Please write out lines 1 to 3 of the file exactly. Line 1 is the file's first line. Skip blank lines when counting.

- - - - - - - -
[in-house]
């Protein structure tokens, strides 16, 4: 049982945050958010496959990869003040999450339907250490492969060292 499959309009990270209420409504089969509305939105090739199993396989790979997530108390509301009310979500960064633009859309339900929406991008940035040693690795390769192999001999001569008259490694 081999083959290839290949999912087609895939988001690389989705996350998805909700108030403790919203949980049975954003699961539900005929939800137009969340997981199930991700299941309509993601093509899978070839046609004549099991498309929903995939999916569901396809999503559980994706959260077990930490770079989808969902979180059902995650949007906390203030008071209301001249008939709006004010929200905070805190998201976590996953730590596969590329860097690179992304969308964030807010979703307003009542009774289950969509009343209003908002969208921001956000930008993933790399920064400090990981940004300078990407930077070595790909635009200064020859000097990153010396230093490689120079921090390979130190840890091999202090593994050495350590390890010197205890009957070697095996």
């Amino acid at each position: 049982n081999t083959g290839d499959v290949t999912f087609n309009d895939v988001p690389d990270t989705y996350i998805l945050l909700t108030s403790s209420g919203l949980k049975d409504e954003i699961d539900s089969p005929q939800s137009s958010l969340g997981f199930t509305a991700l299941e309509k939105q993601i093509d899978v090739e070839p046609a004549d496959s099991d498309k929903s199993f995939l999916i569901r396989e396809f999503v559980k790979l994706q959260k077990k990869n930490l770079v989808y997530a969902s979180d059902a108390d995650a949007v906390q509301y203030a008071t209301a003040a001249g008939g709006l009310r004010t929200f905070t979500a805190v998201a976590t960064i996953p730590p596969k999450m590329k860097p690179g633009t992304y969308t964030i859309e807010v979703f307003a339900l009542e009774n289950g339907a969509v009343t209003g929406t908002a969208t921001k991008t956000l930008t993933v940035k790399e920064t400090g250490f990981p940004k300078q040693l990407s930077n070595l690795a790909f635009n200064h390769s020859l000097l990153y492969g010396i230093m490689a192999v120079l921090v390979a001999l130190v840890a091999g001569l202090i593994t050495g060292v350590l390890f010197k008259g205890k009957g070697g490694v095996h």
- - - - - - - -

[in-house]
């Protein structure tokens, strides 16, 4: 049982945050958010496959990869003040999450339907250490492969060292 499959309009990270209420409504089969509305939105090739199993396989790979997530108390509301009310979500960064633009859309339900929406991008940035040693690795390769192999001999001569008259490694 081999083959290839290949999912087609895939988001690389989705996350998805909700108030403790919203949980049975954003699961539900005929939800137009969340997981199930991700299941309509993601093509899978070839046609004549099991498309929903995939999916569901396809999503559980994706959260077990930490770079989808969902979180059902995650949007906390203030008071209301001249008939709006004010929200905070805190998201976590996953730590596969590329860097690179992304969308964030807010979703307003009542009774289950969509009343209003908002969208921001956000930008993933790399920064400090990981940004300078990407930077070595790909635009200064020859000097990153010396230093490689120079921090390979130190840890091999202090593994050495350590390890010197205890009957070697095996």
């Amino acid at each position: 049982n081999t083959g290839d499959v290949t999912f087609n309009d895939v988001p690389d990270t989705y996350i998805l945050l909700t108030s403790s209420g919203l949980k049975d409504e954003i699961d539900s089969p005929q939800s137009s958010l969340g997981f199930t509305a991700l299941e309509k939105q993601i093509d899978v090739e070839p046609a004549d496959s099991d498309k929903s199993f995939l999916i569901r396989e396809f999503v559980k790979l994706q959260k077990k990869n930490l770079v989808y997530a969902s979180d059902a108390d995650a949007v906390q509301y203030a008071t209301a003040a001249g008939g709006l009310r004010t929200f905070t979500a805190v998201a976590t960064i996953p730590p596969k999450m590329k860097p690179g633009t992304y969308t964030i859309e807010v979703f307003a339900l009542e009774n289950g339907a969509v009343t209003g929406t908002a969208t921001k991008t956000l930008t993933v940035k790399e920064t400090g250490f990981p940004k300078q040693l990407s930077n070595l690795a790909f635009n200064h390769s020859l000097l990153y492969g010396i230093m490689a192999v120079l921090v390979a001999l130190v840890a091999g001569l202090i593994t050495g060292v350590l390890f010197k008259g205890k009957g070697g490694v095996h």